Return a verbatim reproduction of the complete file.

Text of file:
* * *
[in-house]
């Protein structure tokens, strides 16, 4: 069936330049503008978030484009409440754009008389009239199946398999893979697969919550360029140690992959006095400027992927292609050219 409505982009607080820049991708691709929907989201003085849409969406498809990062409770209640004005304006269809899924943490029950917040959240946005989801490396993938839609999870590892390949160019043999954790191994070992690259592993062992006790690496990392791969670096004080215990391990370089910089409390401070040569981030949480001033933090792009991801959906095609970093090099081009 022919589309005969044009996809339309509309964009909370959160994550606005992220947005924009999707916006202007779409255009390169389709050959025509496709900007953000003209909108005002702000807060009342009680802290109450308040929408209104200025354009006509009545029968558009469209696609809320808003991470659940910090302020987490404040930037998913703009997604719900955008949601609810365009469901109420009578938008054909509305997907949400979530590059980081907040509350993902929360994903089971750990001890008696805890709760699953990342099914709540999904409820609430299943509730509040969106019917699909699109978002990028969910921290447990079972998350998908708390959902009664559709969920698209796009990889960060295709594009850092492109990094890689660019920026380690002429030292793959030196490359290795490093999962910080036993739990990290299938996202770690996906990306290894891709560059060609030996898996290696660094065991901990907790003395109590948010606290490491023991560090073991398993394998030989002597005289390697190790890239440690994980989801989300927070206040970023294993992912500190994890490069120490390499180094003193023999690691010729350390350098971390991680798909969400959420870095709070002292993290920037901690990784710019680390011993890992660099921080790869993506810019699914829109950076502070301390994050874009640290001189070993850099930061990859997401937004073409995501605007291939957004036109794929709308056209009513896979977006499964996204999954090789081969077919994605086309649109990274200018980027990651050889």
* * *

[in-house]
């Protein structure tokens, strides 16, 4: 069936330049503008978030484009409440754009008389009239199946398999893979697969919550360029140690992959006095400027992927292609050219 409505982009607080820049991708691709929907989201003085849409969406498809990062409770209640004005304006269809899924943490029950917040959240946005989801490396993938839609999870590892390949160019043999954790191994070992690259592993062992006790690496990392791969670096004080215990391990370089910089409390401070040569981030949480001033933090792009991801959906095609970093090099081009 022919589309005969044009996809339309509309964009909370959160994550606005992220947005924009999707916006202007779409255009390169389709050959025509496709900007953000003209909108005002702000807060009342009680802290109450308040929408209104200025354009006509009545029968558009469209696609809320808003991470659940910090302020987490404040930037998913703009997604719900955008949601609810365009469901109420009578938008054909509305997907949400979530590059980081907040509350993902929360994903089971750990001890008696805890709760699953990342099914709540999904409820609430299943509730509040969106019917699909699109978002990028969910921290447990079972998350998908708390959902009664559709969920698209796009990889960060295709594009850092492109990094890689660019920026380690002429030292793959030196490359290795490093999962910080036993739990990290299938996202770690996906990306290894891709560059060609030996898996290696660094065991901990907790003395109590948010606290490491023991560090073991398993394998030989002597005289390697190790890239440690994980989801989300927070206040970023294993992912500190994890490069120490390499180094003193023999690691010729350390350098971390991680798909969400959420870095709070002292993290920037901690990784710019680390011993890992660099921080790869993506810019699914829109950076502070301390994050874009640290001189070993850099930061990859997401937004073409995501605007291939957004036109794929709308056209009513896979977006499964996204999954090789081969077919994605086309649109990274200018980027990651050889």